Stories about Caribbean from April, 2007
Trinidad and Tobago is talking about constitutional reform – Jeremy Taylor puts in his two cents’ worth.
In considering the concept of regional networking, Jamaican Francis Wade thinks “it is critical that our region's professionals take the task of managing their online brand as an essential one — as essential as deciding what to wear to work each day.”
Voice of Guyana International is thrilled that Guyanese Ramnaresh Sarwan is “being entrusted with the arduous task of taking West Indies cricket forward”, following former captain Brian Lara's recent retirement from the sport.
On the virtual eve of the Bahamian elections, Nicolette Bethel shares her thoughts about politics and governance: “No matter who we think we support, or what party we will elect on May 2, we should be ashamed for allowing our so-called leaders to engage in such a widespread denigration of...
A hip-hop artist, a 15 year-old girl, a Port of Spain nightclub, some YouTube - and subsequently, WestIndianTube - videos. The Trinidad and Tobago blogosphere wasted no time in sounding off on the April 12th scandal that's raised numerous issues for the citizens of the twin-island nation.
Le Blog de [Moi], written by a (self-described) petite, black lesbian from Martinique, celebrates its first anniversary. “I blog therefore I am? No? I blog because it makes me more comfortable with who I am…and so paradoxically, the biggest difficulty becomes being myself and not who or what you want...
Trinidad Carnival Diary confirms that Zen, the nightclub embroiled in controversy following the Akon and Machel Montano incidents, has been closed indefinitely.
Jamaican Geoffrey Philp is excited about The River's Song – a new book by by Jacqueline Bishop – and other soon-to-be-released Caribbean novels.
Writing from the Cayman Islands, Mad Bull posts three cartoons drawn by the Jamaica Gleaner’s Las May that he thought “were either funny, or interesting, or funny AND interesting, all at the same time.”
The Trinidad Insider reports on another incident at Zen nightclub, this time involving the alleged assault of a young man: “The assailants may include soca artists Machel Montano, Benjai and Kernal Roberts.”
Nicholas Laughlin has a chuckle at some satirical political columns that ran in the Trinidad Guardian close to half a century ago and asks, “Could anybody working on the Trinidad newspapers today come up with something like this?”
This weekend, more than 60 million French cast their ballots in the first round of the French presidential election, narrowing the list of candidates to two: conservative UMP candidate Nicolas Sarkozy and Socialist Party candidate Segolene Royal. Both face a run-off vote on May 6th. In the five years since...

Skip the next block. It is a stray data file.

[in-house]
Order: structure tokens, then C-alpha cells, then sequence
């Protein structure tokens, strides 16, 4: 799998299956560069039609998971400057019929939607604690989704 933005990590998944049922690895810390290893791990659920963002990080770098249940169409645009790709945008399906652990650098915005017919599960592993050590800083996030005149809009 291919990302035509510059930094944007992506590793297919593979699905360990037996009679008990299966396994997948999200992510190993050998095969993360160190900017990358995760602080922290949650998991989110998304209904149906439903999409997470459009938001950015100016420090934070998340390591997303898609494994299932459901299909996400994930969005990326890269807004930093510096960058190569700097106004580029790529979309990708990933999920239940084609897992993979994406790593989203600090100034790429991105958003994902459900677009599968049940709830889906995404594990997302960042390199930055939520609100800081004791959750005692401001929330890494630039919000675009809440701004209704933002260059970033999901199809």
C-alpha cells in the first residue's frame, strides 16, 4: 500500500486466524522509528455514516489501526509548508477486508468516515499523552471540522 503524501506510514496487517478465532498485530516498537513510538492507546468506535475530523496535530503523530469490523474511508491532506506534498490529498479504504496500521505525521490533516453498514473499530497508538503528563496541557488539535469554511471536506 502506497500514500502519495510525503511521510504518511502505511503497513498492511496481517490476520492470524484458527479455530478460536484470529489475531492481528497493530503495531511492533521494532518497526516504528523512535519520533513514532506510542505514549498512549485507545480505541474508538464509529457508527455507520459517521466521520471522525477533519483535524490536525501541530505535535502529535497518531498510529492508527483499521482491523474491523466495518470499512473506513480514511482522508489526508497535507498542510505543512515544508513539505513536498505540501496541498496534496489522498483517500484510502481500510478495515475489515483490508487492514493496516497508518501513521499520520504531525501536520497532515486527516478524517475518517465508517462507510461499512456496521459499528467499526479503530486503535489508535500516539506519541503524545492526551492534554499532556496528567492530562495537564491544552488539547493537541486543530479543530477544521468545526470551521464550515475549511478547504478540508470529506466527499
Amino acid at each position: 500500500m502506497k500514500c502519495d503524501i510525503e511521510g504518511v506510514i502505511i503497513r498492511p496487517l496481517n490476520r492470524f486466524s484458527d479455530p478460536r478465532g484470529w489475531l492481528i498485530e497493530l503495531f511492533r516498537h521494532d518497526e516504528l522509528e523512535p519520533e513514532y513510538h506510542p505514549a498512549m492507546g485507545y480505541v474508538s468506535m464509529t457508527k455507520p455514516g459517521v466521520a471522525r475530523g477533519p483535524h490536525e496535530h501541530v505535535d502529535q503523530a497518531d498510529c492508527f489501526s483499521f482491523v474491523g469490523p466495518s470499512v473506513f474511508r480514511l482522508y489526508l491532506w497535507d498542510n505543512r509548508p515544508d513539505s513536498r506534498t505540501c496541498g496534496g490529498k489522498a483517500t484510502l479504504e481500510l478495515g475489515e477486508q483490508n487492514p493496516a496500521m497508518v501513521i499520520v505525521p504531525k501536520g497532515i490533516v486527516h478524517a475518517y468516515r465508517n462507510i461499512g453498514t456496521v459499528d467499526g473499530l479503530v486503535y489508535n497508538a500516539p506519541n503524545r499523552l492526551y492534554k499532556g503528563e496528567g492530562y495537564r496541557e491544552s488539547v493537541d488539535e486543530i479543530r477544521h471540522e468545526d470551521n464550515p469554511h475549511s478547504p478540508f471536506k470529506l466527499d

Bermuda's Harbour Nights celebrations got off to a sad start. Politics.bm reports.
Posting from St. Vincent and the Grenadines, Abeni wonders if letter writing has become a lost art.
Roots and Culture presents an interview with Lucien Millard. Millard, who hails from Martinique, says “music is my backbone, the air I breathe, my reason for living.” (Fr)
Caribbean Public Relations asks the question, “What is it that gets a blog read by lots of people?” and comes up with some helpful advice: “You can form relationships online at minimum costs with maximum reach once you do it right.”
In the early ’90s, the West Indies' dominance of the international cricket scene entered its long decline. There were fewer victories to celebrate, fewer exceptional demonstrations of the brilliance to which West Indian fans had become so accustomed. And when there were bright spots, they often came courtesy of one man: Brian Charles Lara. Lara played his last ever international cricket match in Barbados on April 21, 2007, in front of thousands of fans and visitors. The Caribbean blogosphere pays tribute to the man some consider the greatest cricketer of all time.
Adrian Loveridge, guest authoring at Barbados Free Press, believes that “as the 2007 Cricket World Cup (CWC) event draws to a close, with the hosting of the final in Barbados on 28th April, it is perhaps now time to analyse in-depth, exactly what economic benefits it has brought to the...
Bermuda's governing Progressive Labour Party has a new blog, prompting BravoZulu.bm to write, “While I applaud the idea of yet another Bermuda blog, suddenly blogging just became less cool. Like when your parents suddenly liked the same music that you did. When the cool suddenly becomes mainstream, it’s awkward. Macarena,...
Thebookmann is amused and somewhat intrigued by “two eloquently painted wall signs” in Trinidad.
Breves de Guadeloupe posts photos of an abandoned clinic.